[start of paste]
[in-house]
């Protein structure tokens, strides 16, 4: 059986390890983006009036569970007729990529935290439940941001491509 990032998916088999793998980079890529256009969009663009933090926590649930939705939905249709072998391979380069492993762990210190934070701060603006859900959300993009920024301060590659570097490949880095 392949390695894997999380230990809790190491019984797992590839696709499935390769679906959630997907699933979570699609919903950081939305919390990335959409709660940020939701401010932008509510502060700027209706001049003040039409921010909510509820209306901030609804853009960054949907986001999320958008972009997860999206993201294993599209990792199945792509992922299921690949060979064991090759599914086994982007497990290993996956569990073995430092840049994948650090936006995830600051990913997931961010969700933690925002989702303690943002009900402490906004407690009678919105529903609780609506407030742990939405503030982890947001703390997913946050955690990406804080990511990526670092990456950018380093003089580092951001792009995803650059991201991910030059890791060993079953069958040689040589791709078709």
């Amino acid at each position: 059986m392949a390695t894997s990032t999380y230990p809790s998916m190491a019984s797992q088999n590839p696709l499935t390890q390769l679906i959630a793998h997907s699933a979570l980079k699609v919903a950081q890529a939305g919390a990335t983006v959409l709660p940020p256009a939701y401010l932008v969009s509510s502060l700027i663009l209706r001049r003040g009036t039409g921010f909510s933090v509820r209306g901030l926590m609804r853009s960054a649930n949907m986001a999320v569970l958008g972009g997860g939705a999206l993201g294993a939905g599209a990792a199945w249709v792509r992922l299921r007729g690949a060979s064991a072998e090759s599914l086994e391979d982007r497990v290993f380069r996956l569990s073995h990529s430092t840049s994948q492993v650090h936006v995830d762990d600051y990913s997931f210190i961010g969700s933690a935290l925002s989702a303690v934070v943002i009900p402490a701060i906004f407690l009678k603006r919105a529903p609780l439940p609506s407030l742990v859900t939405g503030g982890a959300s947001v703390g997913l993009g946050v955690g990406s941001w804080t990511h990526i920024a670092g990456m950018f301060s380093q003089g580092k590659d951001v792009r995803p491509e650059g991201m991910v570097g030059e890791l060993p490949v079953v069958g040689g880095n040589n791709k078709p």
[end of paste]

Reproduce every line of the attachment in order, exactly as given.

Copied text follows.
[in-house]
């Protein structure tokens, strides 16, 4: 059986390890983006009036569970007729990529935290439940941001491509 990032998916088999793998980079890529256009969009663009933090926590649930939705939905249709072998391979380069492993762990210190934070701060603006859900959300993009920024301060590659570097490949880095 392949390695894997999380230990809790190491019984797992590839696709499935390769679906959630997907699933979570699609919903950081939305919390990335959409709660940020939701401010932008509510502060700027209706001049003040039409921010909510509820209306901030609804853009960054949907986001999320958008972009997860999206993201294993599209990792199945792509992922299921690949060979064991090759599914086994982007497990290993996956569990073995430092840049994948650090936006995830600051990913997931961010969700933690925002989702303690943002009900402490906004407690009678919105529903609780609506407030742990939405503030982890947001703390997913946050955690990406804080990511990526670092990456950018380093003089580092951001792009995803650059991201991910030059890791060993079953069958040689040589791709078709």
């Amino acid at each position: 059986m392949a390695t894997s990032t999380y230990p809790s998916m190491a019984s797992q088999n590839p696709l499935t390890q390769l679906i959630a793998h997907s699933a979570l980079k699609v919903a950081q890529a939305g919390a990335t983006v959409l709660p940020p256009a939701y401010l932008v969009s509510s502060l700027i663009l209706r001049r003040g009036t039409g921010f909510s933090v509820r209306g901030l926590m609804r853009s960054a649930n949907m986001a999320v569970l958008g972009g997860g939705a999206l993201g294993a939905g599209a990792a199945w249709v792509r992922l299921r007729g690949a060979s064991a072998e090759s599914l086994e391979d982007r497990v290993f380069r996956l569990s073995h990529s430092t840049s994948q492993v650090h936006v995830d762990d600051y990913s997931f210190i961010g969700s933690a935290l925002s989702a303690v934070v943002i009900p402490a701060i906004f407690l009678k603006r919105a529903p609780l439940p609506s407030l742990v859900t939405g503030g982890a959300s947001v703390g997913l993009g946050v955690g990406s941001w804080t990511h990526i920024a670092g990456m950018f301060s380093q003089g580092k590659d951001v792009r995803p491509e650059g991201m991910v570097g030059e890791l060993p490949v079953v069958g040689g880095n040589n791709k078709p």